- Mission Overview
- Extreme Weather
- PMM Science Team
- Science Team Login
- Science Overview
- Research Topics
- Storm Structure and Mesoscale Dynamics
- Precipitation Microphysics
- Global Water Cycle
- Climate Change
- Precipitation Algorithms
- Radar Algorithms
- Radiometer Algorithms
- Combined Algorithms
- Multi-Satellite Algorithms
- Ground Validation
- Direct Statistical Validation
- Physical Validation
- Integrated Hydrological Validation
- Field Campaigns
- Data Access
The GPM Core Observatory has been successfully transported from NASA Goddard Space Flight Center to the launch site at Tanegashima Space Center, Japan, and is in the final stages of testing with a projected launch date of February 27th 2014.
Thursday, March 6, 2014
The Global Precipitation Measurement mission Core Observatory is performing normally. The initial checkout of the GMI instrument and the spacecraft showed both are performing as expected, and the GMI instrument continues to collect science data on rain and snowfall.
Wednesday, March 5, 2014
The Global Precipitation Measurement mission Core Observatory is performing normally. The GPM Microwave Imager (GMI) continues in science mode, and GMI data is being sent to the Precipitation Processing System (PPS) at NASA's Goddard Space Flight Center in Greenbelt, Md. Using the initial data, the instrument team has verified that GMI is working well on-orbit. The GPM Core Observatory will have a 60 day on-orbit check out period to ensure the healthy operation of the...
Tuesday, March 4, 2014
The Global Precipitation Measurement mission Core Observatory is performing normally. Today, the GPM Microwave Imager (GMI) instrument started to spin at its normal rate and collect science data on rain and snowfall. The GMI instrument is a multi-channel microwave radiometer that uses 13 channels to measure the intensity of the microwave energy emitted from Earth's surface and atmosphere. GMI will detect total precipitation within all layers of clouds, including snow and ice, and rain from...
Monday, March 3, 2014
Today, the Global Precipitation Measurement mission Core Observatory successfully fired its thrusters for five seconds to check out the thruster performance. This type of maneuver, called a delta-V, changes the velocity of the spacecraft to adjust the altitude of its orbit. Today's delta-V resulted in only a very slight change in the orbit, but will help the GPM team assess and calibrate the thruster performance. By contrast, yesterday the team pulsed each maneuvering thruster 3-6 times,...
Sunday, March 2, 2014
Following yesterday’s activities with the two science instruments associated with the Global Precipitation Measurement core observatory, the flight control team’s attention today is focused on the observatory’s onboard maneuvering thrusters. The satellite has a dozen thrusters: four forward and eight aft. The flight team is activating and initializing the thrusters over the course of today. A brief (5 second) propulsion burn to further calibrate the thrusters is planned...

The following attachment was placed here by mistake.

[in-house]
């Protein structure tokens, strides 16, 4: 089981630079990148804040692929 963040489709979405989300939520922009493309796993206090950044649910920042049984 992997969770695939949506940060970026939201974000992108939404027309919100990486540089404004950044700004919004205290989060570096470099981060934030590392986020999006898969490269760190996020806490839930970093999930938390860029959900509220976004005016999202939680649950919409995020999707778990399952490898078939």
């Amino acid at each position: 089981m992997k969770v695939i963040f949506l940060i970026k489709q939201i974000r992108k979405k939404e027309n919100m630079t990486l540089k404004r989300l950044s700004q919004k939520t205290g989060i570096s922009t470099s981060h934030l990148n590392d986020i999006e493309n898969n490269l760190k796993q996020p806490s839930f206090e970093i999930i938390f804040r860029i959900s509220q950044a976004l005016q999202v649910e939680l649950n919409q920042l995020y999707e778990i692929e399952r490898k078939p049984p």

Saturday, March 1, 2014
Following activation and warm up of the Global Precipitation Measurement Microwave Imager (GMI) electronic systems, the team at NASA’s Goddard Space Flight Center in Greenbelt, Md., deployed the main reflector of the U.S. science instrument for the GPM Core Observatory. A significant step was also achieved today in the activation of the science instrument provided by the Japan Aerospace Exploration Agency (JAXA) with the turning on of the controller for the Dual-Frequency Precipitation...
Saturday, March 1, 2014
Friday evening, GPM flight controllers at NASA Goddard began using the satellite’s High Gain Antenna system for high-rate data rate transmissions through NASA’s orbiting fleet of Tracking Data Relay Satellites. Having high-rate data flowing through the TDRS system allows the spacecraft recorder to be downloaded more frequently. During science operations, TDRS communication will allow availability of science data within 3 hours of measurement. Just after 11 a.m. EST on Saturday,...
Friday, February 28, 2014
The GPS system has been switched on. This tells the satellite the time and its location with respect to the Earth's surface. The team is readying the spacecraft to use its High Gain Antenna for high data-rate communication through the Tracking and Data Relay Satellite System.
Friday, February 28, 2014
The GPM Core Observatory continues power positive, stable on the sun line and communicating with the GPM Mission Operations Center at NASA’s Goddard Space Flight Center in Greenbelt, Md. The spacecraft magnetic torquer bar polarity was adjusted to eliminate rotational momentum gain. Star trackers were turned on and the High Gain Antenna was successfully deployed. Within the next day or two, the spacecraft controllers at NASA Goddard will begin to use the antenna to communicate with...
Thursday, February 27, 2014
The GPM spacecraft is power positive, stable on the sun line and communicating with the GPM Mission Operations Center (MOC) at NASA Goddard Space Flight Center in Greenbelt, Md. The GPM flight control teams at NASA Goddard are studying a situation with the spacecraft where the satellite is gaining a small amount of rotational momentum. In a normal state, there are environmental forces on the spacecraft that are corrected by the momentum wheels and magnetic torquer bars. At...